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For Immediate Release: Dec 08, 2016
WASHINGTON, D.C. (December 8, 2016) – A new law that allows family and law enforcement to temporarily remove guns from a person in crisis goes into effect in Washington state today.
Passed as a ballot initiative during the November election, the Extreme Risk Protection Order (ERPO) gives family and law enforcement the ability to temporarily suspend a person’s access to firearms after a court determines a person is considered a threat to him or herself or others. Under ERPO, subjects must surrender their guns to law enforcement and will not be able to buy, sell, or possess firearms for up to one year. The law passed with just under 70 percent support from Washington voters. California, Connecticut, and Indiana have similar laws in place.
“Thousands of people would be alive today had they not had easy access to a gun while in crisis,” said Josh Horwitz, executive director of the Educational Fund to Stop Gun Violence. “We look forward to expanding this life-saving tool to other states in the coming year,” added Horwitz.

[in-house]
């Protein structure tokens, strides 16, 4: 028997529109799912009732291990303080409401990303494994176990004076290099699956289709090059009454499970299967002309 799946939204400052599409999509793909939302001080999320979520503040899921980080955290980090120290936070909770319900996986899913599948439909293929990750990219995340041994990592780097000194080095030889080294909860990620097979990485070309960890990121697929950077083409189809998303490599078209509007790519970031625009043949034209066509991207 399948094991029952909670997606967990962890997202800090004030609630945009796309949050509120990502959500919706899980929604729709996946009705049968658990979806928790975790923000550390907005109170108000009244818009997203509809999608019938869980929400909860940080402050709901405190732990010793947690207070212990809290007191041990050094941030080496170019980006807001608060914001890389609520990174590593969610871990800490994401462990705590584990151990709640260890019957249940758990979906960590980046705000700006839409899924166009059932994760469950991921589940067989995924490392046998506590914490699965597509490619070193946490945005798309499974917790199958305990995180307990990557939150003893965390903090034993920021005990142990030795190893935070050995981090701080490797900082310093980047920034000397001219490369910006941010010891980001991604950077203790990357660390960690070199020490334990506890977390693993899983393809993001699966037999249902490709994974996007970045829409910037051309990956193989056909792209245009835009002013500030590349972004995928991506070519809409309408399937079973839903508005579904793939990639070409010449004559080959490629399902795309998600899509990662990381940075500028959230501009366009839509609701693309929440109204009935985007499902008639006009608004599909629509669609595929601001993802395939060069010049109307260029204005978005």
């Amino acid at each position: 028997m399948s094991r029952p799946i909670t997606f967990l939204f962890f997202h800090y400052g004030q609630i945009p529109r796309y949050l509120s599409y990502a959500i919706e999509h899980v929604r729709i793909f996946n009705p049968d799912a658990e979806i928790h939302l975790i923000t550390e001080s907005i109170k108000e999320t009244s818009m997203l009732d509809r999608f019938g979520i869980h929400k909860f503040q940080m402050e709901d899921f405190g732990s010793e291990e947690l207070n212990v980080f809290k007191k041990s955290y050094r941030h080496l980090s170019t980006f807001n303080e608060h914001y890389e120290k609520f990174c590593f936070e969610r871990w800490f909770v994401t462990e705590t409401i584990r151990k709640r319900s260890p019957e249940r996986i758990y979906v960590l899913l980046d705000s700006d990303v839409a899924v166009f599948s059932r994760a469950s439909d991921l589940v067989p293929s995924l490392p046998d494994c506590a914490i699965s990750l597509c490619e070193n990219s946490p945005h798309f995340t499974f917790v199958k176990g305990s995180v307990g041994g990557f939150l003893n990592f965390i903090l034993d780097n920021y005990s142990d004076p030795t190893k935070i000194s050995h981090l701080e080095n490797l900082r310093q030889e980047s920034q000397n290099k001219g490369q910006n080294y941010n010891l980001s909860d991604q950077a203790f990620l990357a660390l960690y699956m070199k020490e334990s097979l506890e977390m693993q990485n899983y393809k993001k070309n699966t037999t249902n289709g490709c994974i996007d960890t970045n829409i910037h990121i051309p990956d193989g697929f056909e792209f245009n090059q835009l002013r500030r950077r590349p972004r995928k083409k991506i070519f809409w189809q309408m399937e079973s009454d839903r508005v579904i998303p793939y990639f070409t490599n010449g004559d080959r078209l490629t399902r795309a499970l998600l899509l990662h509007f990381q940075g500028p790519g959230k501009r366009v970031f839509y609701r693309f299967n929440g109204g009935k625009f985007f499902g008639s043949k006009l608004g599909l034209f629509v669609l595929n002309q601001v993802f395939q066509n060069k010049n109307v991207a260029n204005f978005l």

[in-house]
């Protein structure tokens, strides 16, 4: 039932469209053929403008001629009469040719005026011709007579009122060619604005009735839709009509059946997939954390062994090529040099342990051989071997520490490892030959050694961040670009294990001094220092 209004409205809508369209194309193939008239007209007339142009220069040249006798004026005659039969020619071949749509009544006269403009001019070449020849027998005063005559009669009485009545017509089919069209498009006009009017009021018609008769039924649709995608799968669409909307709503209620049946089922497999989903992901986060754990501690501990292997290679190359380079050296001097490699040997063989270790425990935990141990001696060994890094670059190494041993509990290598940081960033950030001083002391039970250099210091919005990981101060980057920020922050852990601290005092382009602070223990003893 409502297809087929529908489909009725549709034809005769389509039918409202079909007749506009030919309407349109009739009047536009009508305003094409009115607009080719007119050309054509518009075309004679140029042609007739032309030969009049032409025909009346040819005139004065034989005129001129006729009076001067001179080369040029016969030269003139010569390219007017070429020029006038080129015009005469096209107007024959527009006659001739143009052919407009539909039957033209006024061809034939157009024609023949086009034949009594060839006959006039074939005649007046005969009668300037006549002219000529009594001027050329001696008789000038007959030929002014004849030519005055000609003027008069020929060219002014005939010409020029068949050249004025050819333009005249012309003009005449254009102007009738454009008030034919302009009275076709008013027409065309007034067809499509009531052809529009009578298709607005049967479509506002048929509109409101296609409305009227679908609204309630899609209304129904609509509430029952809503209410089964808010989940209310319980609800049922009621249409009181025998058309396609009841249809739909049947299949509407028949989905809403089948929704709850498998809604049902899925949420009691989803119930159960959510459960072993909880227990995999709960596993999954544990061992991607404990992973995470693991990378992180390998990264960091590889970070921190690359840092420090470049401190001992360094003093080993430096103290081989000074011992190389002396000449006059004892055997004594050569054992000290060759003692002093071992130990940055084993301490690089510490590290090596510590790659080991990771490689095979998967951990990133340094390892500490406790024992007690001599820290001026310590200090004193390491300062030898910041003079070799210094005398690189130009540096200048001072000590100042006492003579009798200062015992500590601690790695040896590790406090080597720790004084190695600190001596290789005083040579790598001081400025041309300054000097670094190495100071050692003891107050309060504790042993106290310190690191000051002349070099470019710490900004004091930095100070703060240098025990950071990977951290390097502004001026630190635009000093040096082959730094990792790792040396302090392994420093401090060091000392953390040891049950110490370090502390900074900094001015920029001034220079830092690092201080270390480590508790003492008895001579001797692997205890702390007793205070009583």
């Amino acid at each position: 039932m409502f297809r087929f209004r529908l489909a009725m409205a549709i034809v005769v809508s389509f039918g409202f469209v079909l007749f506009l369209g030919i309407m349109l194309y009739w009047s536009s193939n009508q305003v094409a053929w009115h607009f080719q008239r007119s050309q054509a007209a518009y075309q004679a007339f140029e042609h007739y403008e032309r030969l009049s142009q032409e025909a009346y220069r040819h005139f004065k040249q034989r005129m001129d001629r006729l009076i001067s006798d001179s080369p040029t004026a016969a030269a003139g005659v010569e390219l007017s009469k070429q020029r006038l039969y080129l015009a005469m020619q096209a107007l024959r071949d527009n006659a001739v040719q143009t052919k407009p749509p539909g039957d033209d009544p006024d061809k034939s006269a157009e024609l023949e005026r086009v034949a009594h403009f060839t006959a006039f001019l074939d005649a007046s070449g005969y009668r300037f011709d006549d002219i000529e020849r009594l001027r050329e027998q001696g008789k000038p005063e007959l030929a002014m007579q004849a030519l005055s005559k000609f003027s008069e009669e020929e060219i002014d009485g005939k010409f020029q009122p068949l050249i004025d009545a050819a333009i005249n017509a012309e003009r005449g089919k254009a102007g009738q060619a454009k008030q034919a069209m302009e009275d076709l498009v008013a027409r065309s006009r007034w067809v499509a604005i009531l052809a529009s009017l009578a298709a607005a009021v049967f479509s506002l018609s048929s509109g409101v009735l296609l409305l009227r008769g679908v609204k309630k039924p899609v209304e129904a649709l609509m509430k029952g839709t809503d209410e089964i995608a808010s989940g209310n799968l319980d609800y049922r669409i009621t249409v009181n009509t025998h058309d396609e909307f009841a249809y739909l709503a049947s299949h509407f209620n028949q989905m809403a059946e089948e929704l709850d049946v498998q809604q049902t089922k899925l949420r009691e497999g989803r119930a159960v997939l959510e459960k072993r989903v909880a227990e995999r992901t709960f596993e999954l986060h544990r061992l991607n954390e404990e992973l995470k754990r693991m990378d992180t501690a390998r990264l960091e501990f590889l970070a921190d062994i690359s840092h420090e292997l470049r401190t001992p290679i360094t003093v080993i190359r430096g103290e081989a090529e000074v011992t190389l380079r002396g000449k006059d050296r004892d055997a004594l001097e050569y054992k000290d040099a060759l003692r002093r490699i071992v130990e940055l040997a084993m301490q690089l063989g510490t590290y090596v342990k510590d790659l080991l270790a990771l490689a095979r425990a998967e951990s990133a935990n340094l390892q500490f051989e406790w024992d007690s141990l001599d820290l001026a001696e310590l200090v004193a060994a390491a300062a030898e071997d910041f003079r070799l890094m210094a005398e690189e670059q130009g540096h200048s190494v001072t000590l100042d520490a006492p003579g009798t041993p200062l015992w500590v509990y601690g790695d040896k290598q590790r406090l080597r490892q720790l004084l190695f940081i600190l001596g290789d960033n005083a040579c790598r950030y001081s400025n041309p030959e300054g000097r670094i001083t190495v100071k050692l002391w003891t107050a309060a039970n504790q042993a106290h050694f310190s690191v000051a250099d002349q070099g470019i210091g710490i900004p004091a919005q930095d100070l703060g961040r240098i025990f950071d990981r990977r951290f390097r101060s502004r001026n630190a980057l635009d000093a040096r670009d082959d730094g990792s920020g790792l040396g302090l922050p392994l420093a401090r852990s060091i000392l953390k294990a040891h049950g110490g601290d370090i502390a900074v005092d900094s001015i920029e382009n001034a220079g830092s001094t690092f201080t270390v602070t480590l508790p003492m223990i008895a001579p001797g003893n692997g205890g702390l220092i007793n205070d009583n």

Fifty-eight people die from suicide by gun every day, and suicides comprise two-thirds of all gun deaths in the U.S. The Educational Fund to Stop Gun Violence has been working on the implementation of a similar law in California and helped draft language for ERPO. The Educational Fund to Stop Gun Violence is assisting in ERPO’s implementation.
At least 11 states are expected to introduce comparable laws next year, including Delaware, Illinois, Massachusetts, Michigan, Minnesota, Missouri, New Jersey, New York, Pennsylvania, Virginia, and Wisconsin.
Prior to ERPO’s passage, the Educational Fund to Stop Gun Violence released a data-driven report outlining the success of Connecticut’s risk-warrant law, which is similar to ERPO. The report, “Extreme Risk Protection Orders: An Opportunity to Save Lives in Washington,” is available online.
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